Tell us about the Asian America vertical at What made you decide to become involved in this project?

The chance to combine my years of television reporting with the network’s digital innovations, the chance to build and create something completely new, and the chance to tell the kinds of stories I would’ve wanted to read, as an Asian American – those were all too good to pass up. There are millions of people in this country whose stories don’t always get the attention they deserve on the national level. This is a place where we can elevate that conversation and push forward the dialogue. This is the place for those voices.

You stated “When you try to group together dozens of ethnicities, languages, and geographic groups into a single identity, you run the risk of over-simplifying and generalizing.” Do you feel that’s how America sees Asian Americans, as one, big stereo-typed group?

It will surprise no one to read that the Model Minority Myth is alive and well. Data is wonderful for so many reasons – and the big-picture numbers show that, as a group, Asian Americans are doing pretty well when it comes to things like education and household income and spending. But as a group - comprised of dozens of different ethnic and cultural groups – one story does not fit all. The Indian American experience is completely different to the Cambodian American experience. The Chinese American struggles are wholly unique from the Filipino American struggles. Pacific Islander and Native Hawaiian communities have to shout to be heard. The good news for me, in this role, is that there is no shortage of stories to tell. The challenge is being able to tell them all. It’s a good problem to have.

What does it mean to you to be an Asian woman in America presently?

My family comes from a part of the world where most women aren’t typically given the chance to reach their full potential. My mother is one of the smartest, most creative and most capable people I know. If she’d been given the same advantages I had growing up, she’d be running the country right now. I think, like a lot of first-generation Americans, I carry that sense of heritage and responsibility with me. It matters to me where my ancestors are buried. It matters to me what my parents went through to give me this life. It matters to me that I don’t waste a day. My Pakistani-American identity is unique to me – I think we all assign those parts of ourselves different significance and meaning. For me, it’s always been important to know the stories that came before mine, even as I write my own.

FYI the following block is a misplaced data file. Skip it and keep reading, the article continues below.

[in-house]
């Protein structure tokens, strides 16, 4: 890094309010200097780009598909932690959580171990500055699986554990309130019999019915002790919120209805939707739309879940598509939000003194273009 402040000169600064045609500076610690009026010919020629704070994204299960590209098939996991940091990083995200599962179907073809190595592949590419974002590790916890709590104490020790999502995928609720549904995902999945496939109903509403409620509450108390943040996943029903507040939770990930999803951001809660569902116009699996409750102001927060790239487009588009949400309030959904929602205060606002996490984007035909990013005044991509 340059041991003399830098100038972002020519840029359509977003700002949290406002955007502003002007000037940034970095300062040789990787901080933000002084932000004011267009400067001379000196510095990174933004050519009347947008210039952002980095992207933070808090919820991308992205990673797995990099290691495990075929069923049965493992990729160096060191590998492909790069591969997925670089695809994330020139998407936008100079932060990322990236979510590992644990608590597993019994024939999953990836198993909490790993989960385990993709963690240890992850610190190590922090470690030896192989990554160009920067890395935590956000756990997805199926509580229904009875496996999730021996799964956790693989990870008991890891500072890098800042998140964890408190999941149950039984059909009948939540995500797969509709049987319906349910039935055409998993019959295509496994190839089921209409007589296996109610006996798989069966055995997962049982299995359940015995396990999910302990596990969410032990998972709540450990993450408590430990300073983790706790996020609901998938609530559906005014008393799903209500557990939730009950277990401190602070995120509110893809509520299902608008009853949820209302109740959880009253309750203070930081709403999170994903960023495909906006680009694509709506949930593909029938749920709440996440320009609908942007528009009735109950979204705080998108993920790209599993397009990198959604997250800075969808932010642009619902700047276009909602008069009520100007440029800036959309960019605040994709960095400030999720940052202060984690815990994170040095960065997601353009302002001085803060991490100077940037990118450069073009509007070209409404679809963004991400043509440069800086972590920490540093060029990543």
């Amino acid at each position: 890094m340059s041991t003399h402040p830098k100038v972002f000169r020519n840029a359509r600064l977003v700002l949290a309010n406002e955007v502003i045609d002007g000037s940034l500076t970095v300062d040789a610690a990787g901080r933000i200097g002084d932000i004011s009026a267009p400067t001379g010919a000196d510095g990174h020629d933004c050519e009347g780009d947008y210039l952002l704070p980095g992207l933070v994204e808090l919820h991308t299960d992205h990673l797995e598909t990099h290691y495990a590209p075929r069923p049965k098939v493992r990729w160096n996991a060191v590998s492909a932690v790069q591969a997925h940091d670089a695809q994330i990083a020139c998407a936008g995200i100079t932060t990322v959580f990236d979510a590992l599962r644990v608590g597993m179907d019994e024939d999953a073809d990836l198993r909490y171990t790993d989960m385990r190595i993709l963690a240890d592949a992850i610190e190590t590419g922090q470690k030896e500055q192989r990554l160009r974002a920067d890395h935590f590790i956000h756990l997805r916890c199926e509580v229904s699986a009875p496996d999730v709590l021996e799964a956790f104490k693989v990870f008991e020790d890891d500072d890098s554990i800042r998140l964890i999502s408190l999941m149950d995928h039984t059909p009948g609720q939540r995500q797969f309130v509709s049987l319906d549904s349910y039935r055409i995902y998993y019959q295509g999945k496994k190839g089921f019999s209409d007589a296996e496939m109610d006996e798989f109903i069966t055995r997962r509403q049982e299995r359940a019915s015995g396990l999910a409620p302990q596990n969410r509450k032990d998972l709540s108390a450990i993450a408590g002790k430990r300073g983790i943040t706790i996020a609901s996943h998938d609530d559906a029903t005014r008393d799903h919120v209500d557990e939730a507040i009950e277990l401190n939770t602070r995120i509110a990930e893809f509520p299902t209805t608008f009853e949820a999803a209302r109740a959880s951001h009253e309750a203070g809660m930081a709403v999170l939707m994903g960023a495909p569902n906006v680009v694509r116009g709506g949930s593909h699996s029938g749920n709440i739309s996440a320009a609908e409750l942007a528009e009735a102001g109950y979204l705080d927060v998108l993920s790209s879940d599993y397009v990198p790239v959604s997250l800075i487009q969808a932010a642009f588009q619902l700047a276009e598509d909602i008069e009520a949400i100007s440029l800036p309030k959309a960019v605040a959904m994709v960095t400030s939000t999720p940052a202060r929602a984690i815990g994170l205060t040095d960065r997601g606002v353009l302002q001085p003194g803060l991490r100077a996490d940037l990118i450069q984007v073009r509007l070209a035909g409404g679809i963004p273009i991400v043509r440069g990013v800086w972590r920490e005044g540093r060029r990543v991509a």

What do you enjoy doing when you’re not working?

I’m supposed to say I like to relax, right? My husband, Paul, will be the first to tell you – I am awful at relaxing. I always feel like there’s something else I could be doing – some story I could be researching, another load of laundry that could be done, some activity I could be planning for my daughter. I’m very bad at just “letting things happen.” That said, having a child means never having to ask yourself, “Hmm, what should we do today?” Our daughter is now a toddler. And she is a curious, adventurous, little force. My greatest joy, these days, comes from all the moments in which we get to see her world expand every day. Playing in the snow for the first time. Emptying all the books off the shelves (literally, every single one.) Chasing the dog around the house. Learning to say her name. Figuring out she does not like the way kiwi tastes (then discovering the next day that she loves it.) It’s like seeing everything around you for the first time again. It is pure joy.

What is one piece of advice you wish someone had given you as you were starting your career?

I wish someone had told me not to worry about the plan so much. Actually, I’m pretty sure someone did say that and I just didn’t pay attention. But I’m a planner. And a worrier. A terrible combination. I spent a lot of time in my early career worrying about whether the choices I was making were the “right” ones. Was I heading in the right “direction?” Was I “hurting my career” by taking this path?

I’ve only recently learned to stop, and to stop treating my career like it’s something separate from the rest of my life. You only really know what’s in front of you. And if the thing that you’re doing feeds you in some way, gets you excited about getting out of bed in the morning, and makes you feel like you’re growing in some way – you’re good. Go with it. Give everything you’ve got to it and learn everything you can from it. When the next thing comes, you’ll know, and you’ll be ready.